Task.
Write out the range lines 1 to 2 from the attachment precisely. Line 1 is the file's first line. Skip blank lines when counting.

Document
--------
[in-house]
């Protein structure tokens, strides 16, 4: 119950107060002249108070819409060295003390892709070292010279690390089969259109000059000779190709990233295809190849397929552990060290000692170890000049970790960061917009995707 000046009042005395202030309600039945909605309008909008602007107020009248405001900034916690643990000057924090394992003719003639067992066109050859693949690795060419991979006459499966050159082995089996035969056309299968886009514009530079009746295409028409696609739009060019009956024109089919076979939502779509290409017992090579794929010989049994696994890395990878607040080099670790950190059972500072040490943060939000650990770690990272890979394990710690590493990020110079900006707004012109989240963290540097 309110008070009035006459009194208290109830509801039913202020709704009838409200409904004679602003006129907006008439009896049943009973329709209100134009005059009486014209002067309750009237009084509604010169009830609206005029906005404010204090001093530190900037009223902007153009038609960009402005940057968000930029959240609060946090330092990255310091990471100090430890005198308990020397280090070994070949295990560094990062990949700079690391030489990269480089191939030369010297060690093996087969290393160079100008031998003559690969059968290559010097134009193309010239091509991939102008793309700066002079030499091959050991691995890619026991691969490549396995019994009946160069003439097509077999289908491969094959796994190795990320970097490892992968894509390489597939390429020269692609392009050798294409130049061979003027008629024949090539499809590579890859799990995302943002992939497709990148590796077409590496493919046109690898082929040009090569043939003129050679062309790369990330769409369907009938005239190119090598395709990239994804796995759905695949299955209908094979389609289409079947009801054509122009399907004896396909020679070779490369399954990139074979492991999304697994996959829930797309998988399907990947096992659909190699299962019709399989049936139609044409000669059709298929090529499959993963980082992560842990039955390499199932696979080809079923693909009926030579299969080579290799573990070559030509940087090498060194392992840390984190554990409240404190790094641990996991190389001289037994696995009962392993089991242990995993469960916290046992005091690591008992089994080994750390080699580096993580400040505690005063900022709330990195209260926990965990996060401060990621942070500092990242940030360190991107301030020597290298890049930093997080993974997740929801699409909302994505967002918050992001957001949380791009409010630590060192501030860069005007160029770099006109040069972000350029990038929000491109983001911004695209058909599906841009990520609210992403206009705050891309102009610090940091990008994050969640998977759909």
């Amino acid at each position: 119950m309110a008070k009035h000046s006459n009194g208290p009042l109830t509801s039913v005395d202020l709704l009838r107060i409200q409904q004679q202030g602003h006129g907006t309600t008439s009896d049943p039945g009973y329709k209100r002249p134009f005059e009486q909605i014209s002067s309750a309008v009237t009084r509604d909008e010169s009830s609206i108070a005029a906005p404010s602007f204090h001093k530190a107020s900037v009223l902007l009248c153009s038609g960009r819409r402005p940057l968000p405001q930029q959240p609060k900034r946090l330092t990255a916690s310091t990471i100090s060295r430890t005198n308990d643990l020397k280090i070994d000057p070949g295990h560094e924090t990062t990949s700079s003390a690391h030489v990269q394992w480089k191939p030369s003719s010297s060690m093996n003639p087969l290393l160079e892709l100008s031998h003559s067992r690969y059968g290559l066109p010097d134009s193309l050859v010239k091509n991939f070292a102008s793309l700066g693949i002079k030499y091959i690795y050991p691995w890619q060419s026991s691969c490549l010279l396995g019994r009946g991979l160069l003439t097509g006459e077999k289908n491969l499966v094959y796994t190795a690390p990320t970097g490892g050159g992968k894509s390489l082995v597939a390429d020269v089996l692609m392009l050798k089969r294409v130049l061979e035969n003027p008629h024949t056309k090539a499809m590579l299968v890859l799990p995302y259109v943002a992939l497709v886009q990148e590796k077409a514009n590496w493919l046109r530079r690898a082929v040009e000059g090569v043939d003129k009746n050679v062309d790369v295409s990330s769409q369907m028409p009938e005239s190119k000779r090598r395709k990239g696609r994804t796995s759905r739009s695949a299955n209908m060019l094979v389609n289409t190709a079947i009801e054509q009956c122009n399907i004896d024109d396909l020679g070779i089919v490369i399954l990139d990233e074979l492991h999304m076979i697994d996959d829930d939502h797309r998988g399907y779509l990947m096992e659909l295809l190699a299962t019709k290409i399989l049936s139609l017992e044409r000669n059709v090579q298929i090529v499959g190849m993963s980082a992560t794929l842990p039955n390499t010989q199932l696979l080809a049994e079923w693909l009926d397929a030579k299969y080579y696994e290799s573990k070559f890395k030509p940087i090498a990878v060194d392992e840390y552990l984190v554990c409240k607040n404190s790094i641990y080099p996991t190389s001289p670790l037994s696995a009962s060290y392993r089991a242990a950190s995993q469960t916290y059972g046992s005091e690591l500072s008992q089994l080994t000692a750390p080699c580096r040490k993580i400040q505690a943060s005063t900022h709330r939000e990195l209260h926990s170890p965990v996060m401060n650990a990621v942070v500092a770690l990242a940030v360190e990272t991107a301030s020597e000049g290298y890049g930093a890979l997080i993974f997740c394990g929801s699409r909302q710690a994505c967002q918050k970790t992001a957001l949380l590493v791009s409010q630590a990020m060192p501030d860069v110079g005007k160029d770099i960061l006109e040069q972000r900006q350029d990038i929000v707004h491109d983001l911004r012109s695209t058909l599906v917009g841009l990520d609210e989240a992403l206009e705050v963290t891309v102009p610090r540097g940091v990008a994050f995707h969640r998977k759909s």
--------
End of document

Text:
[in-house]
């Protein structure tokens, strides 16, 4: 119950107060002249108070819409060295003390892709070292010279690390089969259109000059000779190709990233295809190849397929552990060290000692170890000049970790960061917009995707 000046009042005395202030309600039945909605309008909008602007107020009248405001900034916690643990000057924090394992003719003639067992066109050859693949690795060419991979006459499966050159082995089996035969056309299968886009514009530079009746295409028409696609739009060019009956024109089919076979939502779509290409017992090579794929010989049994696994890395990878607040080099670790950190059972500072040490943060939000650990770690990272890979394990710690590493990020110079900006707004012109989240963290540097 309110008070009035006459009194208290109830509801039913202020709704009838409200409904004679602003006129907006008439009896049943009973329709209100134009005059009486014209002067309750009237009084509604010169009830609206005029906005404010204090001093530190900037009223902007153009038609960009402005940057968000930029959240609060946090330092990255310091990471100090430890005198308990020397280090070994070949295990560094990062990949700079690391030489990269480089191939030369010297060690093996087969290393160079100008031998003559690969059968290559010097134009193309010239091509991939102008793309700066002079030499091959050991691995890619026991691969490549396995019994009946160069003439097509077999289908491969094959796994190795990320970097490892992968894509390489597939390429020269692609392009050798294409130049061979003027008629024949090539499809590579890859799990995302943002992939497709990148590796077409590496493919046109690898082929040009090569043939003129050679062309790369990330769409369907009938005239190119090598395709990239994804796995759905695949299955209908094979389609289409079947009801054509122009399907004896396909020679070779490369399954990139074979492991999304697994996959829930797309998988399907990947096992659909190699299962019709399989049936139609044409000669059709298929090529499959993963980082992560842990039955390499199932696979080809079923693909009926030579299969080579290799573990070559030509940087090498060194392992840390984190554990409240404190790094641990996991190389001289037994696995009962392993089991242990995993469960916290046992005091690591008992089994080994750390080699580096993580400040505690005063900022709330990195209260926990965990996060401060990621942070500092990242940030360190991107301030020597290298890049930093997080993974997740929801699409909302994505967002918050992001957001949380791009409010630590060192501030860069005007160029770099006109040069972000350029990038929000491109983001911004695209058909599906841009990520609210992403206009705050891309102009610090940091990008994050969640998977759909």